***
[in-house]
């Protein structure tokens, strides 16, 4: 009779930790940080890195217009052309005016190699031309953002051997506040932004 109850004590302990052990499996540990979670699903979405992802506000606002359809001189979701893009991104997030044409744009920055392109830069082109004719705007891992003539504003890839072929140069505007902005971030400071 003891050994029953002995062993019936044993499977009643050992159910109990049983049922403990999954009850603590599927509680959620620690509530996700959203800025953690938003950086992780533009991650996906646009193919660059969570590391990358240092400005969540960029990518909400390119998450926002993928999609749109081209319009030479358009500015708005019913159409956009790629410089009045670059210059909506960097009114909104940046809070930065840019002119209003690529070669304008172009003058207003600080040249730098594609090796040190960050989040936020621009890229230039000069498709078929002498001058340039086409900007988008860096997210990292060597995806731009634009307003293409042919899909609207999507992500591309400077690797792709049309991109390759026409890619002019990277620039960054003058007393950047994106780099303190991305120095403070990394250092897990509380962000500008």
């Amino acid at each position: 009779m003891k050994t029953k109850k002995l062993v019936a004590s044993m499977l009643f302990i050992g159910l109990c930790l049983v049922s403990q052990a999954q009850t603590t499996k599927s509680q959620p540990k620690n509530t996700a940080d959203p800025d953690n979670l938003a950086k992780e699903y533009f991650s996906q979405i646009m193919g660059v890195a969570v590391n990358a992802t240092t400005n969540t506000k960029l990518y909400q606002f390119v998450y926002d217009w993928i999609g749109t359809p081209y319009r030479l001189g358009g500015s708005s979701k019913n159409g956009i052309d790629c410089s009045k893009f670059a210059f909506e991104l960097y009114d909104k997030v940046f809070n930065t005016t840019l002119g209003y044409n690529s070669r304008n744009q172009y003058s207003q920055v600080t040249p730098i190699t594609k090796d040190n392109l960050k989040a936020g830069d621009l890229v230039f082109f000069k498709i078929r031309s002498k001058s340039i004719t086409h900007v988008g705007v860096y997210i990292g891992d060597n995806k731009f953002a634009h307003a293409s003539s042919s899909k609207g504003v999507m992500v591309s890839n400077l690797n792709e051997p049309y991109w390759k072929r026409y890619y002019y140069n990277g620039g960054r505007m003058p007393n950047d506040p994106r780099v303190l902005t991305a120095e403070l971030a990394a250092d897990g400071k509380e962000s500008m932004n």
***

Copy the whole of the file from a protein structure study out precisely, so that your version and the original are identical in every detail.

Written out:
[in-house]
């Protein structure tokens, strides 16, 4: 009779930790940080890195217009052309005016190699031309953002051997506040932004 109850004590302990052990499996540990979670699903979405992802506000606002359809001189979701893009991104997030044409744009920055392109830069082109004719705007891992003539504003890839072929140069505007902005971030400071 003891050994029953002995062993019936044993499977009643050992159910109990049983049922403990999954009850603590599927509680959620620690509530996700959203800025953690938003950086992780533009991650996906646009193919660059969570590391990358240092400005969540960029990518909400390119998450926002993928999609749109081209319009030479358009500015708005019913159409956009790629410089009045670059210059909506960097009114909104940046809070930065840019002119209003690529070669304008172009003058207003600080040249730098594609090796040190960050989040936020621009890229230039000069498709078929002498001058340039086409900007988008860096997210990292060597995806731009634009307003293409042919899909609207999507992500591309400077690797792709049309991109390759026409890619002019990277620039960054003058007393950047994106780099303190991305120095403070990394250092897990509380962000500008």
């Amino acid at each position: 009779m003891k050994t029953k109850k002995l062993v019936a004590s044993m499977l009643f302990i050992g159910l109990c930790l049983v049922s403990q052990a999954q009850t603590t499996k599927s509680q959620p540990k620690n509530t996700a940080d959203p800025d953690n979670l938003a950086k992780e699903y533009f991650s996906q979405i646009m193919g660059v890195a969570v590391n990358a992802t240092t400005n969540t506000k960029l990518y909400q606002f390119v998450y926002d217009w993928i999609g749109t359809p081209y319009r030479l001189g358009g500015s708005s979701k019913n159409g956009i052309d790629c410089s009045k893009f670059a210059f909506e991104l960097y009114d909104k997030v940046f809070n930065t005016t840019l002119g209003y044409n690529s070669r304008n744009q172009y003058s207003q920055v600080t040249p730098i190699t594609k090796d040190n392109l960050k989040a936020g830069d621009l890229v230039f082109f000069k498709i078929r031309s002498k001058s340039i004719t086409h900007v988008g705007v860096y997210i990292g891992d060597n995806k731009f953002a634009h307003a293409s003539s042919s899909k609207g504003v999507m992500v591309s890839n400077l690797n792709e051997p049309y991109w390759k072929r026409y890619y002019y140069n990277g620039g960054r505007m003058p007393n950047d506040p994106r780099v303190l902005t991305a120095e403070l971030a990394a250092d897990g400071k509380e962000s500008m932004n």